United States economic outlook: What does the future hold?


The US Federal Reserve is generating excitement and uncertainty in financial markets and among economic analysts around the world. The Federal Reserve has ended its interest rate hike cycle, and some of the most prominent economists at the largest US banks are predicting that rates are likely to be cut by about one percentage point next year. But what does this mean for the US economy and the world at large?

Reviews of the American Bankers Association’s Economic Advisory Committee

According to the latest forecasts of the American Bankers Association (ABA) Economic Advisory Committee, US economic growth is expected to slow markedly in the coming quarters. While the country is likely to avoid a recession, this slowdown could have a significant impact on the economy, increasing unemployment and reducing inflation.

Simona Mocuta, chair of the 14-member Economic Advisory Committee panel and chief economist at State Street Global Advisors, said: “In light of the demonstrated and expected progress on inflation, most Committee members believe that the Fed’s tightening cycle has come to an end“.

This statement suggests that the Federal Reserve has completed its interest rate hiking cycle and is likely to start considering rate cuts in the near future. However, uncertainty remains as to when exactly this change in monetary policy direction will occur.

The ABA Advisory Committee consists of economists from major financial institutions, such as JPMorgan Chase & Co, Morgan Stanley and Wells Fargo & Co. Their forecasts are regularly presented to Fed Chairman Jerome Powell and other members of the central bank’s board in Washington. Their outlook is therefore highly relevant and closely followed by investors and analysts.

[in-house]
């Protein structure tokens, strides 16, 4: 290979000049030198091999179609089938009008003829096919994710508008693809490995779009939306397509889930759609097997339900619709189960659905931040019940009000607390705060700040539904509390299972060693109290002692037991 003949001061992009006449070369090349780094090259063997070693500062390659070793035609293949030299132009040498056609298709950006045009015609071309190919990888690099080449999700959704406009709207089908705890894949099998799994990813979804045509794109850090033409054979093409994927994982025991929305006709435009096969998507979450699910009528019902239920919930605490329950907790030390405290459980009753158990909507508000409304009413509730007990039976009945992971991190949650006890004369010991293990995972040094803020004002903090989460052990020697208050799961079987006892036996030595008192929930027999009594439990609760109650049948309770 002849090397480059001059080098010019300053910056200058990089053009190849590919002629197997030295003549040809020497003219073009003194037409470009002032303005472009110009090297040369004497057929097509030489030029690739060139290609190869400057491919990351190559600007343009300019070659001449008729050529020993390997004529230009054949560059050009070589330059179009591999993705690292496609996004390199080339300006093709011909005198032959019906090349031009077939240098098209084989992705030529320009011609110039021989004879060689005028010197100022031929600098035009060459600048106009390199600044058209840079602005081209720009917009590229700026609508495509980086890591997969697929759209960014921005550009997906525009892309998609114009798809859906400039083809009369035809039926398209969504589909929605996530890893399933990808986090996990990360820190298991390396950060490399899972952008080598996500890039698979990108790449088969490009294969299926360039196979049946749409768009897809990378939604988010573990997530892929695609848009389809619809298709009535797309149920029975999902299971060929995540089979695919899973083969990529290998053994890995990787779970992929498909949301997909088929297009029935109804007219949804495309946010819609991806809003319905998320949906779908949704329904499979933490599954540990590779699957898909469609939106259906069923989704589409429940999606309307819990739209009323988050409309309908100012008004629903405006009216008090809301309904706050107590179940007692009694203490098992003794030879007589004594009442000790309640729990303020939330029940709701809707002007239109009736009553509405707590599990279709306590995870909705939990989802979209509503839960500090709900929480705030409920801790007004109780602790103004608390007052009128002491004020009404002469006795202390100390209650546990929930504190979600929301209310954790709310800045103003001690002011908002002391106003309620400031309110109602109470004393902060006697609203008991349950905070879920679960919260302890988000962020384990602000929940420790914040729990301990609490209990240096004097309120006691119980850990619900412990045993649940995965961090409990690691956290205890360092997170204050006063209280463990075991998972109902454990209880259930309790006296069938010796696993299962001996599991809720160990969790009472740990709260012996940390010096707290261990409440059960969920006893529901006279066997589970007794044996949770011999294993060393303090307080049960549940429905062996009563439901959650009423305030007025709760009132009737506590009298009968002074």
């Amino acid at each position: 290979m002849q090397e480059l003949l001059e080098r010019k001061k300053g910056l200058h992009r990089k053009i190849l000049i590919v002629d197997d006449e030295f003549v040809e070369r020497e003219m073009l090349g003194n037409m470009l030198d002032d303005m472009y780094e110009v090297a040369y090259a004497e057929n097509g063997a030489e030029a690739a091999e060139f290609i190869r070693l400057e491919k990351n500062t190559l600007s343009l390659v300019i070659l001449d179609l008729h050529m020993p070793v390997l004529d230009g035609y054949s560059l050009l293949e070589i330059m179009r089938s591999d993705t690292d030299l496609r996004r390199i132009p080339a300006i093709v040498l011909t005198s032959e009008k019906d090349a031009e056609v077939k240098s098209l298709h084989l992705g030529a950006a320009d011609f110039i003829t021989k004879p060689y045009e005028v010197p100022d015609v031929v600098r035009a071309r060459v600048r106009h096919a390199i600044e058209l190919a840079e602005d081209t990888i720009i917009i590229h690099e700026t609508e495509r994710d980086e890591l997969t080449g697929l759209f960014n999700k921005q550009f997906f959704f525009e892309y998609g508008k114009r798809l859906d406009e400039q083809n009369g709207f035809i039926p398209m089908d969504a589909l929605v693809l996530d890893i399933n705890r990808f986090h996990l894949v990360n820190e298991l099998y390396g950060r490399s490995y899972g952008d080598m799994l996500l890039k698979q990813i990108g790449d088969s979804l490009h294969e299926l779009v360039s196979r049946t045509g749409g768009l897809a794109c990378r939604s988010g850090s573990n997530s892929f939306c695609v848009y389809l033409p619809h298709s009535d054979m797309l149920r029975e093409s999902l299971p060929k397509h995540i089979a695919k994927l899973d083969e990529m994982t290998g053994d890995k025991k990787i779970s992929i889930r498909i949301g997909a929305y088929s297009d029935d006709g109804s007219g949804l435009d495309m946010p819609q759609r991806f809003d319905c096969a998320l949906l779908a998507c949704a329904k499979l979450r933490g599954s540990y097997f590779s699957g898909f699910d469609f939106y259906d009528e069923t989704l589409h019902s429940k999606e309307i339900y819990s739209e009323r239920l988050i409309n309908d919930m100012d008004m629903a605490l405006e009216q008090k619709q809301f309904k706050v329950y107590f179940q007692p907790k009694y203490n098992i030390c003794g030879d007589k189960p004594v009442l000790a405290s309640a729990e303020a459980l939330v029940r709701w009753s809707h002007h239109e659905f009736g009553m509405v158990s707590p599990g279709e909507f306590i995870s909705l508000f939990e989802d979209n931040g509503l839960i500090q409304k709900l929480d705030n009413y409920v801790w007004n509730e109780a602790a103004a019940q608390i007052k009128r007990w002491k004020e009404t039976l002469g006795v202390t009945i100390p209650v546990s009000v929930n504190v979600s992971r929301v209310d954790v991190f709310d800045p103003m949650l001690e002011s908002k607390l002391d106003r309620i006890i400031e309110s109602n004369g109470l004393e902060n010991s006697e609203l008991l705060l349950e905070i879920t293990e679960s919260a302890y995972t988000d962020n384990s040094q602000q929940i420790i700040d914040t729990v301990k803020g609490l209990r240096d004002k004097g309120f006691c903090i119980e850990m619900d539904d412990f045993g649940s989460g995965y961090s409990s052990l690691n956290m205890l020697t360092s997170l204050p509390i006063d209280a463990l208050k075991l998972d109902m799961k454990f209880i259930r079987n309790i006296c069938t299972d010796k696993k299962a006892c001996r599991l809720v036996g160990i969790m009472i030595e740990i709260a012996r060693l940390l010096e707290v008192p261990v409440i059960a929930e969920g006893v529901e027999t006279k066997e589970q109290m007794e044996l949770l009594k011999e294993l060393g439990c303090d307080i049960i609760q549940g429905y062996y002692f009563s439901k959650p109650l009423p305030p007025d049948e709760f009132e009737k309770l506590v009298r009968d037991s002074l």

The committee expects US economic growth to slow to an annualised rate of less than 1% over the next three quarters. This is due to the Fed’s previous interest rate hikes and tighter credit conditions. In addition, unemployment is expected to rise to 4.4% by the end of next year, from 3.8% in August, and consumer price inflation is expected to decline to 2.2% from 3.2% in July.

While the outlook points to a soft landing for the US economy in the near term, doubts remain about the sustainability of this economic resilience. The Committee considers the odds of a recession next year to be just below 50%.

Therefore, we should note that the economic outlook in the US is a cause for attention and caution in global markets. As the Federal Reserve contemplates changes to its monetary policy, investors and analysts are watching for economic signals that may influence the future of the world’s largest economy.

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